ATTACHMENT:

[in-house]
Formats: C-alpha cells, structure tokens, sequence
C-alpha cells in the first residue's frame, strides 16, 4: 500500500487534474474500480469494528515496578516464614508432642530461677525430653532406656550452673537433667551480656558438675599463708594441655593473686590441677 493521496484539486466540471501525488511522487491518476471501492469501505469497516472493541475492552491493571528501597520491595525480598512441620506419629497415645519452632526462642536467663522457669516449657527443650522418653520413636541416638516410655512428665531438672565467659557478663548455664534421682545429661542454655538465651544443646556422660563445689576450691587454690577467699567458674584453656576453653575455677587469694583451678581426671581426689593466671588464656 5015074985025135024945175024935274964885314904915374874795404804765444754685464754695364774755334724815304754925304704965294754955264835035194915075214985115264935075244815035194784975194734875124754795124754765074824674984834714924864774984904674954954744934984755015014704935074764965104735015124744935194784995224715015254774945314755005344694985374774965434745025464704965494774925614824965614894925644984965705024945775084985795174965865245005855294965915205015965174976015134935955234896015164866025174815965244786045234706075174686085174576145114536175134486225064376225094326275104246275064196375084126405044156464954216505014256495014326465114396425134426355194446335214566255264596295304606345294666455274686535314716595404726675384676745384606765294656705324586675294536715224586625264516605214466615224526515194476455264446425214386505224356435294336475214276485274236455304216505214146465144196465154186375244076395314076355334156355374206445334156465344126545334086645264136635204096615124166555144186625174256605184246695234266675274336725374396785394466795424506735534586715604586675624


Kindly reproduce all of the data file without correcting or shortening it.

[in-house]
Formats: C-alpha cells, structure tokens, sequence
C-alpha cells in the first residue's frame, strides 16, 4: 500500500487534474474500480469494528515496578516464614508432642530461677525430653532406656550452673537433667551480656558438675599463708594441655593473686590441677 493521496484539486466540471501525488511522487491518476471501492469501505469497516472493541475492552491493571528501597520491595525480598512441620506419629497415645519452632526462642536467663522457669516449657527443650522418653520413636541416638516410655512428665531438672565467659557478663548455664534421682545429661542454655538465651544443646556422660563445689576450691587454690577467699567458674584453656576453653575455677587469694583451678581426671581426689593466671588464656 5015074985025135024945175024935274964885314904915374874795404804765444754685464754695364774755334724815304754925304704965294754955264835035194915075214985115264935075244815035194784975194734875124754795124754765074824674984834714924864774984904674954954744934984755015014704935074764965104735015124744935194784995224715015254774945314755005344694985374774965434745025464704965494774925614824965614894925644984965705024945775084985795174965865245005855294965915205015965174976015134935955234896015164866025174815965244786045234706075174686085174576145114536175134486225064376225094326275104246275064196375084126405044156464954216505014256495014326465114396425134426355194446335214566255264596295304606345294666455274686535314716595404726675384676745384606765294656705324586675294536715224586625264516605214466615224526515194476455264446425214386505224356435294336475214276485274236455304216505214146465144196465154186375244076395314076355334156355374206445334156465344126545334086645264136635204096615124166555144186625174256605184246695234266675274336725374396785394466795424506735534586715604586675624